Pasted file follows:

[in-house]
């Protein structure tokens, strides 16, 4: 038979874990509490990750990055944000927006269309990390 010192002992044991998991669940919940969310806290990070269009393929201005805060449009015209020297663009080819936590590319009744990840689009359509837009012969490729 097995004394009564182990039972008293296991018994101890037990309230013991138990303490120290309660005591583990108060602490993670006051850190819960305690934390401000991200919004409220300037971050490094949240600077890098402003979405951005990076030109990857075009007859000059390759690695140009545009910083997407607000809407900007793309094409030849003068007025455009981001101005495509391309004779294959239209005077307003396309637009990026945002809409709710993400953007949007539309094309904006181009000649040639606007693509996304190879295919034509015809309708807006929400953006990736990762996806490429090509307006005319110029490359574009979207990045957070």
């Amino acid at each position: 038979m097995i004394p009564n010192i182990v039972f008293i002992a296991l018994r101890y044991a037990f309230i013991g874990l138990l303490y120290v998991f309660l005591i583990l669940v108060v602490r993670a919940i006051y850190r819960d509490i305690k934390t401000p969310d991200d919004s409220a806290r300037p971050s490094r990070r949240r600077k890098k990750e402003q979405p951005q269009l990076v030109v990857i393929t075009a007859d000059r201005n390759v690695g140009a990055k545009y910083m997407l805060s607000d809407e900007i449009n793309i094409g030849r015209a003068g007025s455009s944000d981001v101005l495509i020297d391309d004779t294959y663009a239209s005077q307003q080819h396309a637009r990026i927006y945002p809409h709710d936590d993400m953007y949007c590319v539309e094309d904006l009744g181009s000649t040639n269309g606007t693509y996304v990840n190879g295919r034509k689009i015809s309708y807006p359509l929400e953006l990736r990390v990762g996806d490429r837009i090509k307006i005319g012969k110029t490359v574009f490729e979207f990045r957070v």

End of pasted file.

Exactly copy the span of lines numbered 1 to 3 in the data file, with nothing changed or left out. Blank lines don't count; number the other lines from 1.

[in-house]
């Protein structure tokens, strides 16, 4: 038979874990509490990750990055944000927006269309990390 010192002992044991998991669940919940969310806290990070269009393929201005805060449009015209020297663009080819936590590319009744990840689009359509837009012969490729 097995004394009564182990039972008293296991018994101890037990309230013991138990303490120290309660005591583990108060602490993670006051850190819960305690934390401000991200919004409220300037971050490094949240600077890098402003979405951005990076030109990857075009007859000059390759690695140009545009910083997407607000809407900007793309094409030849003068007025455009981001101005495509391309004779294959239209005077307003396309637009990026945002809409709710993400953007949007539309094309904006181009000649040639606007693509996304190879295919034509015809309708807006929400953006990736990762996806490429090509307006005319110029490359574009979207990045957070």
């Amino acid at each position: 038979m097995i004394p009564n010192i182990v039972f008293i002992a296991l018994r101890y044991a037990f309230i013991g874990l138990l303490y120290v998991f309660l005591i583990l669940v108060v602490r993670a919940i006051y850190r819960d509490i305690k934390t401000p969310d991200d919004s409220a806290r300037p971050s490094r990070r949240r600077k890098k990750e402003q979405p951005q269009l990076v030109v990857i393929t075009a007859d000059r201005n390759v690695g140009a990055k545009y910083m997407l805060s607000d809407e900007i449009n793309i094409g030849r015209a003068g007025s455009s944000d981001v101005l495509i020297d391309d004779t294959y663009a239209s005077q307003q080819h396309a637009r990026i927006y945002p809409h709710d936590d993400m953007y949007c590319v539309e094309d904006l009744g181009s000649t040639n269309g606007t693509y996304v990840n190879g295919r034509k689009i015809s309708y807006p359509l929400e953006l990736r990390v990762g996806d490429r837009i090509k307006i005319g012969k110029t490359v574009f490729e979207f990045r957070v």